B-cell lymphomas make up most of the non-Hodgkin lymphomas (NHL) in the United States. These are types of lymphoma that affect B lymphocytes.
The most common types of B-cell lymphomas are:
- Diffuse large B-cell lymphoma (DLBCL) This is the most common type of NHL in the United States, accounting for about 1 out of every 3 lymphomas. The lymphoma cells look fairly large when seen with a microscope.
- Follicular lymphoma About 1 out of 5 lymphomas in the United States is a follicular lymphoma. This is usually a slow-growing (indolent) lymphoma, although some follicular lymphomas can grow quickly.
- Chronic lymphocytic leukemia (CLL)/small lymphocytic lymphoma (SLL) CLL and SLL are closely related diseases. In fact, many doctors consider them different versions of the same disease. The same type of cancer cell (known as a small lymphocyte) is seen in both CLL and SLL. The only difference is where the cancer cells are found. In CLL, most of the cancer cells are in the blood and bone marrow. In SLL, the cancer cells are mainly in the lymph nodes and spleen.
- Mantle cell lymphoma (MCL) About 5% of lymphomas are mantle cell lymphomas. MCL is much more common in men than in women, and it most often appears in people older than 60. When MCL is diagnosed, it is usually widespread in the lymph nodes, bone marrow, and often the spleen.
- Marginal zone lymphomas Marginal zone lymphomas account for about 5% to 10% of lymphomas. They tend to be slow-growing (indolent). The cells in these lymphomas look small under the microscope.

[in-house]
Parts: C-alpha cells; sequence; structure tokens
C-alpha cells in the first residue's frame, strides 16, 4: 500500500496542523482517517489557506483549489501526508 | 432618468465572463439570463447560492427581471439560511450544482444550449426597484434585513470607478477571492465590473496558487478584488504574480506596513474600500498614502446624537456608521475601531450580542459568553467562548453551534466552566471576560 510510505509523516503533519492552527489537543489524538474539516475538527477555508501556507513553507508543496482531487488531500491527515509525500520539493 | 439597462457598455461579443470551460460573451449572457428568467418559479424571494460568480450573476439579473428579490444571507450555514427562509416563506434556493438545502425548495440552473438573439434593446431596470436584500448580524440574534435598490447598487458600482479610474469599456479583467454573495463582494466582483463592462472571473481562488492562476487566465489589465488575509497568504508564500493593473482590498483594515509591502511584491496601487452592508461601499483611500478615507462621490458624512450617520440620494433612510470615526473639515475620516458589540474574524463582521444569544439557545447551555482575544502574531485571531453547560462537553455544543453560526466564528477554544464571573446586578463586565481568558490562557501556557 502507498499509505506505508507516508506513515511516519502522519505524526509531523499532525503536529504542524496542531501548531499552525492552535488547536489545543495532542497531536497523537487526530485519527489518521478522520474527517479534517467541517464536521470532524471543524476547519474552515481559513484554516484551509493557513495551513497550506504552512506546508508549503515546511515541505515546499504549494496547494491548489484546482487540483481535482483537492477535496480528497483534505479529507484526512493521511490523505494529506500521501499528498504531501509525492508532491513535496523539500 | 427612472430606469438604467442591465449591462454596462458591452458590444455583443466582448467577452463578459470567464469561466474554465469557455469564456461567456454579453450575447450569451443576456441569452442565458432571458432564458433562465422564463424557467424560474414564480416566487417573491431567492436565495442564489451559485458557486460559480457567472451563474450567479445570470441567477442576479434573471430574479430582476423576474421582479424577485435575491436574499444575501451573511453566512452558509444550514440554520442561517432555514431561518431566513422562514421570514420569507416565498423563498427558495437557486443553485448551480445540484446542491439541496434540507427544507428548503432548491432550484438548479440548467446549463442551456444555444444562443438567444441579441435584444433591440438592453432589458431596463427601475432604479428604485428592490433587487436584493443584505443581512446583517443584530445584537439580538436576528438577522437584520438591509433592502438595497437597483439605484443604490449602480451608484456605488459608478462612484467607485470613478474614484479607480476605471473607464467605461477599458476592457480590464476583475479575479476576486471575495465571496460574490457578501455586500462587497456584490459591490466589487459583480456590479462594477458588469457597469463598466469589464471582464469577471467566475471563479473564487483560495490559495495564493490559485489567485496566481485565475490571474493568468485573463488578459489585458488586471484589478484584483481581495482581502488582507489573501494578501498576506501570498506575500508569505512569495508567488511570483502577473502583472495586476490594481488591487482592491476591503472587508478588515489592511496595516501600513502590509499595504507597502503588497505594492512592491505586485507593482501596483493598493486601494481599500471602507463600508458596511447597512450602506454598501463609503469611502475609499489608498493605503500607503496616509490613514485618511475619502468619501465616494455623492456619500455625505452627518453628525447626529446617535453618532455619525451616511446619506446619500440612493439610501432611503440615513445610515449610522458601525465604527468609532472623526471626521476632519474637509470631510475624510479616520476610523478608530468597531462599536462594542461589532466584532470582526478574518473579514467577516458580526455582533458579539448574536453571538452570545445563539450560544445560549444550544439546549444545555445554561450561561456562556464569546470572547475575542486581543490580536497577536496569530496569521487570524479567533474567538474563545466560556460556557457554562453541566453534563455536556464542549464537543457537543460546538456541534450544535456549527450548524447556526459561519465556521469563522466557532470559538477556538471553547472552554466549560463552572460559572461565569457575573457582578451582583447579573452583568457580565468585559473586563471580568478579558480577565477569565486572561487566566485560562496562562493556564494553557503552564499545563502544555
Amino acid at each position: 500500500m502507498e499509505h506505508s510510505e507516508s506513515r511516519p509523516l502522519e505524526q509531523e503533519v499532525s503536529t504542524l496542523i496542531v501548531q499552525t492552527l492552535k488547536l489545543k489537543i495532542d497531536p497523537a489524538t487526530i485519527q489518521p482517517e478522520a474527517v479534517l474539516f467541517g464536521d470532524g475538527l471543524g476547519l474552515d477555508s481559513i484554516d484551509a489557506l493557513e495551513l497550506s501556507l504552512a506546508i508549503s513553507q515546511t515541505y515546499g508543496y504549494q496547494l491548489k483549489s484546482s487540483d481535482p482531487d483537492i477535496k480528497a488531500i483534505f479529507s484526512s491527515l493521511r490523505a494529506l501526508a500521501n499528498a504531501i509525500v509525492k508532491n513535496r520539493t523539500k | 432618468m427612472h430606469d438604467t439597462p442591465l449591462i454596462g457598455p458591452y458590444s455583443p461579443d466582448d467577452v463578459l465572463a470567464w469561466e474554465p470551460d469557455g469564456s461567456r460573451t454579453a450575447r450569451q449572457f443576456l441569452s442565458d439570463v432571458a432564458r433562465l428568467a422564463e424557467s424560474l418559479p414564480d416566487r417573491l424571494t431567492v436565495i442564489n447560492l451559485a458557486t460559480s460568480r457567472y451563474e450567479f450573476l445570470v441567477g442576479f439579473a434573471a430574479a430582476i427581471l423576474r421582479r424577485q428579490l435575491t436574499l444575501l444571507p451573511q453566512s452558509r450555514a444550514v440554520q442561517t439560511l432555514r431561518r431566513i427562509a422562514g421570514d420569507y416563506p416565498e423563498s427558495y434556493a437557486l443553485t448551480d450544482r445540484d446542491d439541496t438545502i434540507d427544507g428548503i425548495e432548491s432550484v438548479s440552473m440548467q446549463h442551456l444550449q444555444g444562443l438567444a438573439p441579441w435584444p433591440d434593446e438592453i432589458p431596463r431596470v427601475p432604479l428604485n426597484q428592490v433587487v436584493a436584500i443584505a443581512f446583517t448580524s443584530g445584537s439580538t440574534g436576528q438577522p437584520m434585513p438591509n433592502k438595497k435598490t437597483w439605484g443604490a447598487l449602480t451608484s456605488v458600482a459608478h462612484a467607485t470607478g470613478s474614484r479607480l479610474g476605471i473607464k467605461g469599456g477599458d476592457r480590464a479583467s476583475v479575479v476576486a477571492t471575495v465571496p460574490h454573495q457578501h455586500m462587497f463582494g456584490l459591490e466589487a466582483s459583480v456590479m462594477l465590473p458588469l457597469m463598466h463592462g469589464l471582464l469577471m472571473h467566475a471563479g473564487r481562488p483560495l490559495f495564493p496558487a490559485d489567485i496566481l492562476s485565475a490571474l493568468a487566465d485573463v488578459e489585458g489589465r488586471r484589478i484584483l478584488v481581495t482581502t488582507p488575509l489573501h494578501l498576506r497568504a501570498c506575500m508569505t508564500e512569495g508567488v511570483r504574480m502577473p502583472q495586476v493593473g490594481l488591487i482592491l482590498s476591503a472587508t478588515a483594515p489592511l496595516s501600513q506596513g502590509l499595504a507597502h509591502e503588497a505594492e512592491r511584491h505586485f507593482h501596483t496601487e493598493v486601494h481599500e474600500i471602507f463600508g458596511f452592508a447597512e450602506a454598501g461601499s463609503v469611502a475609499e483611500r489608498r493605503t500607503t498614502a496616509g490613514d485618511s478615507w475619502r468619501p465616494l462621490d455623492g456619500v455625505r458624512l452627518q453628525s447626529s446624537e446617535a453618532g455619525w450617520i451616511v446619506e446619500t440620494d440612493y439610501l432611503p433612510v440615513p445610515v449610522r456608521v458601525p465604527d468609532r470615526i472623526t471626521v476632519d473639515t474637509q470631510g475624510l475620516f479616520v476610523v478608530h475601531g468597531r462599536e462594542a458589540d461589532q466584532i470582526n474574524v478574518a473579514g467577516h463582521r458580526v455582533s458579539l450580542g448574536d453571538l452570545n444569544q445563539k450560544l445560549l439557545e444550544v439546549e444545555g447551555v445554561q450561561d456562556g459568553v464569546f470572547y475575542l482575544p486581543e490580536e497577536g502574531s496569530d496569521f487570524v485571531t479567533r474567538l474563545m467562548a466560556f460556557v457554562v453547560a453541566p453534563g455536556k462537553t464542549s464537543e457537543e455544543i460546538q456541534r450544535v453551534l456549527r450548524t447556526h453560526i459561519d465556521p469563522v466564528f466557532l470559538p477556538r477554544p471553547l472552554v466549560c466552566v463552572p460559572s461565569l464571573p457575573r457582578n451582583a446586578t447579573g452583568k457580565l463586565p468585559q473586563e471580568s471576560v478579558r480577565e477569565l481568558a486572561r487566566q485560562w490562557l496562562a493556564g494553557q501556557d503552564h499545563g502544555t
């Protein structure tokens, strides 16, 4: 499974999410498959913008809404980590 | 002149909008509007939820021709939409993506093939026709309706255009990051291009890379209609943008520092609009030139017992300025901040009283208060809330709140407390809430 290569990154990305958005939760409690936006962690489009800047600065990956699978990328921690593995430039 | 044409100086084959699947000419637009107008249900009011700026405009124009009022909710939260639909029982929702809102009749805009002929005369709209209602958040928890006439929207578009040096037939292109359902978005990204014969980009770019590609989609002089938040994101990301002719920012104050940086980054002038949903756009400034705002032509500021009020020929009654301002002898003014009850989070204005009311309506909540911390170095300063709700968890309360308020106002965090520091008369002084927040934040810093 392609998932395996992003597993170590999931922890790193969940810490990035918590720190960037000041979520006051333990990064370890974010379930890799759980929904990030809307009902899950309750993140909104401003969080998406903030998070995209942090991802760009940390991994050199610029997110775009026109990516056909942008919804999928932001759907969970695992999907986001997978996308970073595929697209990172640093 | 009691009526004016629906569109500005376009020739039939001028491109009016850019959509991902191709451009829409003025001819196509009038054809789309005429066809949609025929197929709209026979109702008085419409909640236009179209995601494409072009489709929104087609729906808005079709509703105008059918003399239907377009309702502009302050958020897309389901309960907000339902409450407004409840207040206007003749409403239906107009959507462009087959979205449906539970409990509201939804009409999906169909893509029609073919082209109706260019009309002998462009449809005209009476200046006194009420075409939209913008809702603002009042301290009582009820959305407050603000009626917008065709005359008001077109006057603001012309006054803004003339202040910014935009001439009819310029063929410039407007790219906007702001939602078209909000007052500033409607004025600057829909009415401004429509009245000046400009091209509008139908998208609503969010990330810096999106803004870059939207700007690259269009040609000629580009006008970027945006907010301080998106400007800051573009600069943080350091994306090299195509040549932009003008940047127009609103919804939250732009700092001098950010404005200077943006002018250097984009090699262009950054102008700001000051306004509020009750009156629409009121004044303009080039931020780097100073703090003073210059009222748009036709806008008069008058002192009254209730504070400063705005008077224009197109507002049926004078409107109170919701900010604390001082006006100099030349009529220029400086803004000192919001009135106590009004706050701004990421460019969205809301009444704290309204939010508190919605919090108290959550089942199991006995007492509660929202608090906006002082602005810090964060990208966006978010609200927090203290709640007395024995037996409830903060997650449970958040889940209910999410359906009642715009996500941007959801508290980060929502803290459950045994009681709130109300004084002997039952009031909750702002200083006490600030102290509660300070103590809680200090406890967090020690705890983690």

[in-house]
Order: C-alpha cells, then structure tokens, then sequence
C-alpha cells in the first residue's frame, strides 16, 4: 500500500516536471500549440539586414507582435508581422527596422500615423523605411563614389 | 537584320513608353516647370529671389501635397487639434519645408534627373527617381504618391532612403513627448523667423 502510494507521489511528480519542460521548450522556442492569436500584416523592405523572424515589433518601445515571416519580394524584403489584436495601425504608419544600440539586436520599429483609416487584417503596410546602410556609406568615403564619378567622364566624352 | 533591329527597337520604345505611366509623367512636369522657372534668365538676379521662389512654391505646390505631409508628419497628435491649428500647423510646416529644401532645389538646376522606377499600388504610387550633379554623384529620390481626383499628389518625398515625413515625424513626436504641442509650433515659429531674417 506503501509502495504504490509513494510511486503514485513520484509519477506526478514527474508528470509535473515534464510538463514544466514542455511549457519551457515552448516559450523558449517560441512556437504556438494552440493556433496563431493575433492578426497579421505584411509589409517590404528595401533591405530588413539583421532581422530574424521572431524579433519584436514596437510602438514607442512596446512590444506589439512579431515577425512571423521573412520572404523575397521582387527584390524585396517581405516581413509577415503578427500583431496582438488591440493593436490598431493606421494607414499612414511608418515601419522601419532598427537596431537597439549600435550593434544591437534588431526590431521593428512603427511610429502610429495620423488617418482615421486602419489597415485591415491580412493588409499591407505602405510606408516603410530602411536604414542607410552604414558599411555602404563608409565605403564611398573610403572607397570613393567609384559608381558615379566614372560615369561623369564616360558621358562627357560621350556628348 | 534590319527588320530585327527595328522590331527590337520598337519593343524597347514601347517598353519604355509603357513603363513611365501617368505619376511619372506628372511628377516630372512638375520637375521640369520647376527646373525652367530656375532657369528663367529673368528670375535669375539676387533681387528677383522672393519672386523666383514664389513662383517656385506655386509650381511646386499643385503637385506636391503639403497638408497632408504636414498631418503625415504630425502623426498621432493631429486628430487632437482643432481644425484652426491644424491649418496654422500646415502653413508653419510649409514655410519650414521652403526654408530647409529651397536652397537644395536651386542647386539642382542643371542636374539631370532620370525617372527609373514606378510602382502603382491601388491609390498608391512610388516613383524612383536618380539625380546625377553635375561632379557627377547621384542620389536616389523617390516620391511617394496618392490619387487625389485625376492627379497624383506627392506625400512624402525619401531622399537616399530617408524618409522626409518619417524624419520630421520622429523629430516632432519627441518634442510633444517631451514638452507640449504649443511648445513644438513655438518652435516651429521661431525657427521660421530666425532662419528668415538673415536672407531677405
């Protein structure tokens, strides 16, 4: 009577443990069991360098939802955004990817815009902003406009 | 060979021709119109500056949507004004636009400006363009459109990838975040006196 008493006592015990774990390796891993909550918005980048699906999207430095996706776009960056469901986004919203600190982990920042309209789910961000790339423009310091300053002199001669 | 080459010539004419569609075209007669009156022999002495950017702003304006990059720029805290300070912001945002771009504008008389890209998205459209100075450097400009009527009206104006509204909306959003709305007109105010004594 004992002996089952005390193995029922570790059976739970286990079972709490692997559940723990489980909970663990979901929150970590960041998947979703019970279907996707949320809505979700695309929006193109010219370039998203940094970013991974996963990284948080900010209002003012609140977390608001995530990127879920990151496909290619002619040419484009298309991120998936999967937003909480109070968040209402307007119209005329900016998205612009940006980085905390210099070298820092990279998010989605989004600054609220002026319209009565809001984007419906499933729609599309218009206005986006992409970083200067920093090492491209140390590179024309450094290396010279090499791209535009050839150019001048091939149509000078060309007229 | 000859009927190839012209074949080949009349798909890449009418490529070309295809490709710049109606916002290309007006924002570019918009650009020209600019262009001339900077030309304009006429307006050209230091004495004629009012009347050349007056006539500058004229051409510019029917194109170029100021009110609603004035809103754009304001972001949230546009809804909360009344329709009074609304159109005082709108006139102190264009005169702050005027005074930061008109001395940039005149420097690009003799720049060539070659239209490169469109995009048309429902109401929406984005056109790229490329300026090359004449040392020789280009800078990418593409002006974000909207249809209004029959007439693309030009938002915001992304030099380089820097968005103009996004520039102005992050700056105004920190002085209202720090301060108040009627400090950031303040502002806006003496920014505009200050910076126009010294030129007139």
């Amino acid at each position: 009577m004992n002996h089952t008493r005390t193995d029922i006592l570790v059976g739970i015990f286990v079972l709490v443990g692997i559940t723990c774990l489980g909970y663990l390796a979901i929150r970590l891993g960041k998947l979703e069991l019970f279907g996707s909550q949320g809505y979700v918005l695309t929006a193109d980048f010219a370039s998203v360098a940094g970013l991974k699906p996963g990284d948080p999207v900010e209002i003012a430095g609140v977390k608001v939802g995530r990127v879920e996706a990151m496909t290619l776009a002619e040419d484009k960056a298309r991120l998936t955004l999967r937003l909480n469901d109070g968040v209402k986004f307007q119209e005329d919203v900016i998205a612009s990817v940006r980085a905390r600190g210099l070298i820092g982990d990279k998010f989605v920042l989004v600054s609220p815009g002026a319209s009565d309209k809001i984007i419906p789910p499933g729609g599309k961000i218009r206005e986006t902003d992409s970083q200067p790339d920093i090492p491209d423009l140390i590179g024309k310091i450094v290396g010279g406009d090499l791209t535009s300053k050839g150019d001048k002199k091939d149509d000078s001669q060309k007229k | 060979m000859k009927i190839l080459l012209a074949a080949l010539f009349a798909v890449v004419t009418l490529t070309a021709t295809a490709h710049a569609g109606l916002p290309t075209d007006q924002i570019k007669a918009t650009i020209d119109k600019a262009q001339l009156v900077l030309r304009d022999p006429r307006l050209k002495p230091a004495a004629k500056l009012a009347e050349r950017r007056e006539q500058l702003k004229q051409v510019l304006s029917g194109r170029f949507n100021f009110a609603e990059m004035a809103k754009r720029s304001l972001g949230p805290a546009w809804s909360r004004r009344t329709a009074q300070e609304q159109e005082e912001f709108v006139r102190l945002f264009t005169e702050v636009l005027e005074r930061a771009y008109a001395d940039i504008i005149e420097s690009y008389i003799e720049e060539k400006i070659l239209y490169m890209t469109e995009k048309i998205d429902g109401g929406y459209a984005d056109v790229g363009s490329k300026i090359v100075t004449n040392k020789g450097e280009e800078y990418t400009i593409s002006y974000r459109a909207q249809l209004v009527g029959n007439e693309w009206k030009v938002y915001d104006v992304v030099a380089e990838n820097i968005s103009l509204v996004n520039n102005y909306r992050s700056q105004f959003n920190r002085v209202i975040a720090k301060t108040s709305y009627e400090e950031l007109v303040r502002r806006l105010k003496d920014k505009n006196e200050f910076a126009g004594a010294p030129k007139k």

- Burkitt lymphoma This fast-growing lymphoma is named after the doctor who first described this disease. It makes up about 1% to 2% of all adult lymphomas. It is rare in adults, but is more common in children.
- Lymphoplasmacytic lymphoma (Waldenstrom macroglobulinemia) This slow-growing lymphoma is not common, accounting for only 1% to 2% of lymphomas. The lymphoma cells are small and found mainly in the bone marrow, lymph nodes, and spleen.
- Hairy cell leukemia Despite the name, hairy cell leukemia (HCL) is sometimes considered to be a type of lymphoma. It is rare. Men are much more likely to get HCL than women, and the average age at diagnosis is around 50.
- Primary central nervous system (CNS) lymphoma This lymphoma involves the brain or spinal cord (the central nervous system, or CNS). The lymphoma is also sometimes found in tissues around the spinal cord. Over time, it tends to become widespread in the central nervous system.
See non-Hodgkin Lymphoma for signs, symptoms and treatments.